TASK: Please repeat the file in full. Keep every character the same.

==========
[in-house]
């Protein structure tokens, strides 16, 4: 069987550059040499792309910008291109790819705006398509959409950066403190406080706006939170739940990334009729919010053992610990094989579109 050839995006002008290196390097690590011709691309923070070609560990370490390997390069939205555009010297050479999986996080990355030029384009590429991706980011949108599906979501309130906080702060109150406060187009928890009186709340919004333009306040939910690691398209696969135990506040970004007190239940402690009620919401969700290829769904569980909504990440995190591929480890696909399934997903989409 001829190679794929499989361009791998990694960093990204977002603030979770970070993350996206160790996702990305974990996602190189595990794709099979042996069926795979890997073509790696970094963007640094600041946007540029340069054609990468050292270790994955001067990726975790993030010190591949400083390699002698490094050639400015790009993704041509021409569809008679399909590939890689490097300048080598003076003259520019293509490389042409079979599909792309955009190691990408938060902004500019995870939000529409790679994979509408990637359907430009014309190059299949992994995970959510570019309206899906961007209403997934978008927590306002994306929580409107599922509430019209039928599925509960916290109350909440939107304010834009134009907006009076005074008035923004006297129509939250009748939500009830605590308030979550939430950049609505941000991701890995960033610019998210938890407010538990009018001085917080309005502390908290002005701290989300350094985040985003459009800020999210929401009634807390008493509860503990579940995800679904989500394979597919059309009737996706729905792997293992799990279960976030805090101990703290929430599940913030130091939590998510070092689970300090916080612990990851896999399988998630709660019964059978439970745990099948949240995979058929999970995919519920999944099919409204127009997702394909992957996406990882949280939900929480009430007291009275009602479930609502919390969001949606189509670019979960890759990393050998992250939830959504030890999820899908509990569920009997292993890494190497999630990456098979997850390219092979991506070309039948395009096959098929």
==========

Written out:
[in-house]
């Protein structure tokens, strides 16, 4: 069987550059040499792309910008291109790819705006398509959409950066403190406080706006939170739940990334009729919010053992610990094989579109 050839995006002008290196390097690590011709691309923070070609560990370490390997390069939205555009010297050479999986996080990355030029384009590429991706980011949108599906979501309130906080702060109150406060187009928890009186709340919004333009306040939910690691398209696969135990506040970004007190239940402690009620919401969700290829769904569980909504990440995190591929480890696909399934997903989409 001829190679794929499989361009791998990694960093990204977002603030979770970070993350996206160790996702990305974990996602190189595990794709099979042996069926795979890997073509790696970094963007640094600041946007540029340069054609990468050292270790994955001067990726975790993030010190591949400083390699002698490094050639400015790009993704041509021409569809008679399909590939890689490097300048080598003076003259520019293509490389042409079979599909792309955009190691990408938060902004500019995870939000529409790679994979509408990637359907430009014309190059299949992994995970959510570019309206899906961007209403997934978008927590306002994306929580409107599922509430019209039928599925509960916290109350909440939107304010834009134009907006009076005074008035923004006297129509939250009748939500009830605590308030979550939430950049609505941000991701890995960033610019998210938890407010538990009018001085917080309005502390908290002005701290989300350094985040985003459009800020999210929401009634807390008493509860503990579940995800679904989500394979597919059309009737996706729905792997293992799990279960976030805090101990703290929430599940913030130091939590998510070092689970300090916080612990990851896999399988998630709660019964059978439970745990099948949240995979058929999970995919519920999944099919409204127009997702394909992957996406990882949280939900929480009430007291009275009602479930609502919390969001949606189509670019979960890759990393050998992250939830959504030890999820899908509990569920009997292993890494190497999630990456098979997850390219092979991506070309039948395009096959098929």